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Minister Says ‘No More Suspects’ to Be Tried for Khmer Rouge Crimes


Cambodian Buddhist wait outside the court hall before they attending the hearings against two former Khmer Rouge senior leaders, at the U.N.-backed war crimes tribunal on the outskirts of Phnom Penh, Cambodia, Friday, Nov. 16, 2018.

Interior Minister Sar Kheng said Cambodia had agreed to only investigate crimes by the most senior Khmer Rouge leaders, which meant the work of the Khmer Rouge tribunal was “all complete”.

Interior Minister Sar Kheng has said there were “no more suspects” to be tried for Khmer Rouge atrocities following the sentencing of two former regime leaders last week for genocide.

Nuon Chea, 92, the vice-secretary of the Communist Party of Kampuchea, and Khieu Samphan, 87, the head of state during the Democratic Kampuchea regime, were sentenced to life imprisonment at the conclusion of their trial in Case 002/02 last week. The pair were also sentenced to life in Case 002/01 in 2014.

On Saturday, Kheng said Cambodia had agreed to only investigate crimes by the most senior Khmer Rouge leaders, which meant the work of the Khmer Rouge tribunal was “all complete”.

“There are no more suspects to be brought to trial according to policy and principle; we only focus on the top leaders and those most responsible,” he said.

The tribunal has already begun proceedings in cases 003 and 004, despite strong objections from Prime Minister Hun Sen, a former Khmer Rouge commander, and other officials.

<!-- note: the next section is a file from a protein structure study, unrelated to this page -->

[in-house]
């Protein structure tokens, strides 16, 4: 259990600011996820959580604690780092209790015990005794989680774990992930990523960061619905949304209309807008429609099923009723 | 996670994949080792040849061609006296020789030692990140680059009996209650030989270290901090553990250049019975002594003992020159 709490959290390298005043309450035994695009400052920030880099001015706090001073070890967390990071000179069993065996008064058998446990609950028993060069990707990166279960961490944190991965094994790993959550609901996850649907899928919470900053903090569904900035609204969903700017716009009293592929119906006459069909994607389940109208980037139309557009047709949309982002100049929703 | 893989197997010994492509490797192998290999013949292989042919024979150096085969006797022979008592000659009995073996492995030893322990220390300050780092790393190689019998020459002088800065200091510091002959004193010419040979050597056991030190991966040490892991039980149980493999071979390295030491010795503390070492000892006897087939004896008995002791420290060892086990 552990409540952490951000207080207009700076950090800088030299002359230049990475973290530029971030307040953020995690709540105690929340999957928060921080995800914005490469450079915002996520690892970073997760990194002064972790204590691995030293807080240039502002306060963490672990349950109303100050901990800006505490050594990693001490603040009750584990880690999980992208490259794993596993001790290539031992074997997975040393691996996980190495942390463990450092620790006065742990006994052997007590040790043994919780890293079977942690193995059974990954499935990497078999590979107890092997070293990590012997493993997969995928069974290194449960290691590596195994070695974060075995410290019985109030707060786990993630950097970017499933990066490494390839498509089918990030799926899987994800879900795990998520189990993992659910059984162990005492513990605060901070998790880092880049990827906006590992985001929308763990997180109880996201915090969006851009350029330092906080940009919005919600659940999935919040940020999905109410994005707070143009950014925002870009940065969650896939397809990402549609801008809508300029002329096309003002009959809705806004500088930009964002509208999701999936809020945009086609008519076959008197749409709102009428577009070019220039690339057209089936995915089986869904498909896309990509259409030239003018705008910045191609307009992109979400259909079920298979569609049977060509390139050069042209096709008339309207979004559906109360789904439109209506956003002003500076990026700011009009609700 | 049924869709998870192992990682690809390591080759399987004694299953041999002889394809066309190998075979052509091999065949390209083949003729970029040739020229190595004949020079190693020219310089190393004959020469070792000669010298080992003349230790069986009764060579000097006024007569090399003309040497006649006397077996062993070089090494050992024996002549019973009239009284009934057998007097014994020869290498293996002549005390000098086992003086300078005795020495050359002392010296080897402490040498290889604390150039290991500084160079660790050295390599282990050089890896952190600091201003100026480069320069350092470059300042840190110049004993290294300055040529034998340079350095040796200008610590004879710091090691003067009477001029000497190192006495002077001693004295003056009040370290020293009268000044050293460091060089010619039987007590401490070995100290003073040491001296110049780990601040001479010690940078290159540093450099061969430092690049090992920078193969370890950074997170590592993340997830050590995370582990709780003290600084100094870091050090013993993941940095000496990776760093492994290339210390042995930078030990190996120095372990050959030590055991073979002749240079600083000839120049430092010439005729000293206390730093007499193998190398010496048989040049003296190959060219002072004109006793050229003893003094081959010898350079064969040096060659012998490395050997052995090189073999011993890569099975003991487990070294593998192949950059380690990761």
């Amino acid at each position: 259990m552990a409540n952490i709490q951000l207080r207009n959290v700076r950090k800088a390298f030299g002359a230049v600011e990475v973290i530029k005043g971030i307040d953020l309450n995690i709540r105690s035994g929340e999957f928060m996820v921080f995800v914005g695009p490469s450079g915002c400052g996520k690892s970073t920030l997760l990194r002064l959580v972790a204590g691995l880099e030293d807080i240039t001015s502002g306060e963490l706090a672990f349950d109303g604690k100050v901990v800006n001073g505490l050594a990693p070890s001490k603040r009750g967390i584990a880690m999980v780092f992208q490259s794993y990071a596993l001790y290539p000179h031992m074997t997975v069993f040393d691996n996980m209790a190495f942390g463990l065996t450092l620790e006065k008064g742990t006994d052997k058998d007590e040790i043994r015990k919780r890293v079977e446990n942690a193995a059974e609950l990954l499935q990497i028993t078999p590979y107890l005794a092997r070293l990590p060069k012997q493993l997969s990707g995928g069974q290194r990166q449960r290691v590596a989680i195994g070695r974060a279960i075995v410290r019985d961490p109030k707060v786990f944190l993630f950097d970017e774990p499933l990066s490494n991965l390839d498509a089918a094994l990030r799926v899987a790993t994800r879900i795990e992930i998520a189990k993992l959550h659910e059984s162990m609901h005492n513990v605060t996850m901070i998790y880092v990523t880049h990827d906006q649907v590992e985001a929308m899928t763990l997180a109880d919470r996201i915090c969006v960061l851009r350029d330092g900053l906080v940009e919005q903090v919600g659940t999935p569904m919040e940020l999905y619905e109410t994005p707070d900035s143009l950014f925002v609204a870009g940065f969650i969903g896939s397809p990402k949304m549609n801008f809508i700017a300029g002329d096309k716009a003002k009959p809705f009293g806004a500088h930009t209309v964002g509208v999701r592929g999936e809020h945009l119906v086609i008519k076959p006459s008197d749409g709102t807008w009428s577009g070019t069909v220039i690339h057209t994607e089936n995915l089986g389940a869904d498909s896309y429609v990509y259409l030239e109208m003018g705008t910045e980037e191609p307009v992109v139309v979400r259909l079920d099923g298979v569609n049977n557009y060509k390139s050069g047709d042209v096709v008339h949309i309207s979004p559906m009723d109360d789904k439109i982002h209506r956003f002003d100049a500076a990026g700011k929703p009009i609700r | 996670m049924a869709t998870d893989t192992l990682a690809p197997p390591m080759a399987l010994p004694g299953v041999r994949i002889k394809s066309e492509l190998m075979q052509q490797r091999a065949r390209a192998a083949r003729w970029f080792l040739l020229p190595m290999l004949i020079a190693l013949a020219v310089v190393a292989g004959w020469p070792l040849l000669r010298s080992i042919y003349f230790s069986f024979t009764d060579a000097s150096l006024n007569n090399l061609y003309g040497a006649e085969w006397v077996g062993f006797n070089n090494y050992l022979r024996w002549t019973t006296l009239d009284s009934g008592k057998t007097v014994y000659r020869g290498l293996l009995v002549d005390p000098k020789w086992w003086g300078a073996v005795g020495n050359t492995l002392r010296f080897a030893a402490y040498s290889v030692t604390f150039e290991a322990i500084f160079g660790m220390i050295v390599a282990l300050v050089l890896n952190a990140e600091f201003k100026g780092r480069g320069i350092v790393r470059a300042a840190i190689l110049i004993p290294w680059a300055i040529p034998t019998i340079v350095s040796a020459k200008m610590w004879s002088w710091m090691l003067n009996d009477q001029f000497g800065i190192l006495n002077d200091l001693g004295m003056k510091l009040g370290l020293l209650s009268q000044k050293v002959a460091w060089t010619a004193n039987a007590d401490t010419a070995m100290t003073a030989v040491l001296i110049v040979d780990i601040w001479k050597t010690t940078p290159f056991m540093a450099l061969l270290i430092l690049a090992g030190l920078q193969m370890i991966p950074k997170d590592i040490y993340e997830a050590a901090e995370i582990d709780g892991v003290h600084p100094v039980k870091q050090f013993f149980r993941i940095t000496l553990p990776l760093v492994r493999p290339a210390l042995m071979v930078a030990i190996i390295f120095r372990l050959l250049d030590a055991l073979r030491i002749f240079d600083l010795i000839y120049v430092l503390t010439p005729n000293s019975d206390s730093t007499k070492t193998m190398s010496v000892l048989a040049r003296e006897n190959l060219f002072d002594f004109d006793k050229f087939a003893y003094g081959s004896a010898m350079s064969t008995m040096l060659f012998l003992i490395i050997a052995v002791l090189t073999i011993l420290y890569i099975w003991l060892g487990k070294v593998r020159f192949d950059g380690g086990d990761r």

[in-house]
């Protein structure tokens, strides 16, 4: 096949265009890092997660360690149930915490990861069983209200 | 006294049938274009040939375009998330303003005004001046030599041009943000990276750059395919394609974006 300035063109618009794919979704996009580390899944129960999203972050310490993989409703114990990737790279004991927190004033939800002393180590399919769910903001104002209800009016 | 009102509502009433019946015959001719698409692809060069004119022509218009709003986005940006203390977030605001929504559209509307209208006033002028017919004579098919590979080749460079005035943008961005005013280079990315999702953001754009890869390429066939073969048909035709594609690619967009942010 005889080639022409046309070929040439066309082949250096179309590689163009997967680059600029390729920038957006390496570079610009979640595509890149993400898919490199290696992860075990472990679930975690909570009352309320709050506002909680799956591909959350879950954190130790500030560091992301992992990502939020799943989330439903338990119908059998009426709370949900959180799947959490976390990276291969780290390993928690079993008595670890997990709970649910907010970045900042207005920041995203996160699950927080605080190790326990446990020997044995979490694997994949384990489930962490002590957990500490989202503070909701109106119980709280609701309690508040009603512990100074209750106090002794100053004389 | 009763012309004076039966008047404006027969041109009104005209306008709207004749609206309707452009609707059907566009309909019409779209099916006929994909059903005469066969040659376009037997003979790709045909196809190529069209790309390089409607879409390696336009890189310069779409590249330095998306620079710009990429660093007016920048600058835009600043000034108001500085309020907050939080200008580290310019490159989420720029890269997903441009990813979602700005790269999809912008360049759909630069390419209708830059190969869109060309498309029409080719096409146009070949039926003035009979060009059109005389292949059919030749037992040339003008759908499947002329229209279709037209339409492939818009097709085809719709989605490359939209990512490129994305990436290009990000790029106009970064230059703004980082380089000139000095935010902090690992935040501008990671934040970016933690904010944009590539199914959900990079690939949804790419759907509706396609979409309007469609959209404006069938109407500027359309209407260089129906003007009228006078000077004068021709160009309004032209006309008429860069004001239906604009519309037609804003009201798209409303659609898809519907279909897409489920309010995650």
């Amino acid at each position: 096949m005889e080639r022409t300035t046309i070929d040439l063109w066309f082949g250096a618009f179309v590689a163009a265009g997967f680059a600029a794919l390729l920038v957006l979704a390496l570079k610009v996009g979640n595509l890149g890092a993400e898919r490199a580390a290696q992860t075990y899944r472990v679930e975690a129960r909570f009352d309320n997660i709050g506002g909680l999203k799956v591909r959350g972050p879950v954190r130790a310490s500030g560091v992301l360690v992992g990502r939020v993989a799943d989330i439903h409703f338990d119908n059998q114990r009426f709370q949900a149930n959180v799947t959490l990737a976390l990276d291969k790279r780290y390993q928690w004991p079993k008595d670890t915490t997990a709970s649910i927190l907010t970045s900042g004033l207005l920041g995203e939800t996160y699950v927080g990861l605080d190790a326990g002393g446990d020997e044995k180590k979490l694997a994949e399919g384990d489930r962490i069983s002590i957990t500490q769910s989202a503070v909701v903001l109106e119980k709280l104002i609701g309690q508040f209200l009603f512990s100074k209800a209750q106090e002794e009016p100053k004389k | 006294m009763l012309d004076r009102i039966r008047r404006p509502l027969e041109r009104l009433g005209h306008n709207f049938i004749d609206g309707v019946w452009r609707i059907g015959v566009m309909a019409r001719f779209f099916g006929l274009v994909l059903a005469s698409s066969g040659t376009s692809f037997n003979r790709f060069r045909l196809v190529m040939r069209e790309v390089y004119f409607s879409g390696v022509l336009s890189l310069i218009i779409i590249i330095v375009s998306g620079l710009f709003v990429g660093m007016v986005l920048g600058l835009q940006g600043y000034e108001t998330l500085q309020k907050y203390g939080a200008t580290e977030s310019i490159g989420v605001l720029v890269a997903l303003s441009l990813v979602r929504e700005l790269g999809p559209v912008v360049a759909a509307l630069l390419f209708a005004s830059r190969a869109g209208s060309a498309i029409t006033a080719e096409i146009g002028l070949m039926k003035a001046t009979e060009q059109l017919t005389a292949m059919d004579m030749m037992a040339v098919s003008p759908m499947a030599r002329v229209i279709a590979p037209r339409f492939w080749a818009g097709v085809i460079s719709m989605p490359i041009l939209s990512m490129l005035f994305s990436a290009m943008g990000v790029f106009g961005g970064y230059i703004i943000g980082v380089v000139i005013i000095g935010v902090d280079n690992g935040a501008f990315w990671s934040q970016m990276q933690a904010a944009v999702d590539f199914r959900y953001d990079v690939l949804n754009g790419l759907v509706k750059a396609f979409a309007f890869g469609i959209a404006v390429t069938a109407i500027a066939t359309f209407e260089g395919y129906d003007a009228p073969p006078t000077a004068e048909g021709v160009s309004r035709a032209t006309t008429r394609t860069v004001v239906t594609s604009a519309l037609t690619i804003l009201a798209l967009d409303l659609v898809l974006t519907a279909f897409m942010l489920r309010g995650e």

Neth Pheaktra, a court spokesman, declined to comment on the statement.

“Case 003 and 004 are in the hands of the investigative judges who are analyzing the evidence to reach a resolution. Please be informed that case 003 could be announced as early as the fourth quarter this year. And for case 004, it involves suspects O An, Yim Tith, and Im Chaem.”

Hun Sen has previously called for the tribunal to be closed if it attempts to prosecute more cases.

The Extraordinary Chambers in the Courts of Cambodia, as the tribunal is formally called, were established in cooperation with the United Nations, in 2006, with the aim of seeking justice for the crimes of the Khmer Rouge regime, which ruled Cambodia between 1975 and 1979.

Simon Walker, a representative of the UN High Commissioner for Human Rights, said in an email that the UN would continue to support the court.

“The judges will make any decision on the continuation of the pending cases, acting independently and impartially, on the basis of the facts and without undue or improper influence or pressure.”

Between 2006 and 2017 the court has spent almost $300 million to prosecute three individuals for Khmer Rouge crimes.

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